Cutest Samoyed Puppies7 Samoyed   Perfect Snow Dog

Cutest Samoyed Puppies8 Samoyed   Perfect Snow Dog

Cutest Samoyed Puppies9 Samoyed   Perfect Snow Dog

‘Nubs The Dog: The True Story Of A Mutt, A Marine & A Miracle’

When Maj. Brian Dennis of the United States Marine Corps met a wild stray dog with shorn ears while serving in Iraq, he had no idea of the bond they would form, leading to seismic changes in both their lives. “The general theme of the story of Nubs is that if you’re kind to someone, they’ll never forget you — whether it be person or animal,” Dennis tells Paw Nation.

In October 2007, Dennis and his team of 11 men were in Iraq patrolling the Syrian border. One day, as his team arrived at a border fort, they encountered a pack of stray dogs — not uncommon in the barren, rocky desert that was home to wolves and wild dogs.

dog and marine3 Nubs The Dog: The True Story Of A Mutt, A Marine & A Miracle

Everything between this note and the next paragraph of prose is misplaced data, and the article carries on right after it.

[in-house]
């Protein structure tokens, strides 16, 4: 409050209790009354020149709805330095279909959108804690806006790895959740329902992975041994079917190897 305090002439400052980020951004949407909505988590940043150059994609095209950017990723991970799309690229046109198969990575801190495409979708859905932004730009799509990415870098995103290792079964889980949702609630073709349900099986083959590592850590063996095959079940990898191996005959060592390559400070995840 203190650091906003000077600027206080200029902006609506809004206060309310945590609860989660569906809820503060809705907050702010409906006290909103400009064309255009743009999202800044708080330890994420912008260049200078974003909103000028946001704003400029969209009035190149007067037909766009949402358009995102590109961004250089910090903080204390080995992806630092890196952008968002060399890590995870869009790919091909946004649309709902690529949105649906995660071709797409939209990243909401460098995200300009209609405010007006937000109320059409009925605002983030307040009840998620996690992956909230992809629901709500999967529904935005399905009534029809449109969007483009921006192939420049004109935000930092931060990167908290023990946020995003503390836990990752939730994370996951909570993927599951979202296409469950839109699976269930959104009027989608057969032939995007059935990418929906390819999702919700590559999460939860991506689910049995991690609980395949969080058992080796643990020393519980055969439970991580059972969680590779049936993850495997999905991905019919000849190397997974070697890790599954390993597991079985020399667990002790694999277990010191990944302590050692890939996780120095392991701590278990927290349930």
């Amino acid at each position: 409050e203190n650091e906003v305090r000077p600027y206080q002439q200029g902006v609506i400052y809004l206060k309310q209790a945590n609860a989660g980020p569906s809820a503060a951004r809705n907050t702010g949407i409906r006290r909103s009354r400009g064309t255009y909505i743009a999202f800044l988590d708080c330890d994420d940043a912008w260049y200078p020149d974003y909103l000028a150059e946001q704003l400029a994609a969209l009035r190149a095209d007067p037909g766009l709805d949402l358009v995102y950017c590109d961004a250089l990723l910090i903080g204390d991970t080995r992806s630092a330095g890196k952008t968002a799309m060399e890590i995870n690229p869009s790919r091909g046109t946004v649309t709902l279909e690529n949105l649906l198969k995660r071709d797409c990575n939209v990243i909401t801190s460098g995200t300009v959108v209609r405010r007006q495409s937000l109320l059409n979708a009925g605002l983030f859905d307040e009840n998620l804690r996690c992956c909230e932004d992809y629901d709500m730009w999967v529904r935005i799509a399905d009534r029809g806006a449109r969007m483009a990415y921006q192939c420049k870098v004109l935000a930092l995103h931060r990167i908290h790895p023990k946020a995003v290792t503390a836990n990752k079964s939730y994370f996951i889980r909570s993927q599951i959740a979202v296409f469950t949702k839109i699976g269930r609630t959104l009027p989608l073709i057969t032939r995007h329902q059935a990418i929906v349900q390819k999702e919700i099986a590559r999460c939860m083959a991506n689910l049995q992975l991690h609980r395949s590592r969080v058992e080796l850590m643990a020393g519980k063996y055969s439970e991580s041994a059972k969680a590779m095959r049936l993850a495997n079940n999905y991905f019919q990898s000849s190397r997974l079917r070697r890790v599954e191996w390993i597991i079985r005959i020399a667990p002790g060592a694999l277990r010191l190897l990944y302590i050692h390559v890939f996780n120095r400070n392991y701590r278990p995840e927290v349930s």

“We all got out of the Humvee and I started working when this dog came running up,” recalls Dennis. “I said, ‘Hey buddy’ and bent down to pet him.” Dennis noticed the dog’s ears had been cut. “I said, ‘You got little nubs for ears.'” The name stuck. The dog whose ears had been shorn off as a puppy by an Iraqi soldier (to make the dog “look tougher,” Dennis says) became known as Nubs.Dennis fed Nubs scraps from his field rations, including bits of ham and frosted strawberry Pop Tarts. “I didn’t think he’d eat the Pop Tart, but he did,” says Dennis.At night, Nubs accompanied the men on night patrols. “I’d get up in the middle of the night to walk the perimeter with my weapon and Nubs would get up and walk next to me like he was doing guard duty,” says Dennis.

The next day, Dennis said goodbye to Nubs, but he didn’t forget about the dog. He began mentioning Nubs in emails he wrote to friends and family back home. “I found a dog in the desert,” Dennis wrote in an email in October 2007. “I call him Nubs. We clicked right away. He flips on his back and makes me rub his stomach.”

dog and marine2 Nubs The Dog: The True Story Of A Mutt, A Marine & A Miracle

“Every couple of weeks, we’d go back to the border fort and I’d see Nubs every time,” says Dennis. “Each time, he followed us around a little more.” And every time the men rumbled away in their Humvees, Nubs would run after them. “We’re going forty miles an hour and he’d be right next to the Humvee,” says Dennis. “He’s a crazy fast dog. Eventually, he’d wear out, fall behind and disappear in the dust.”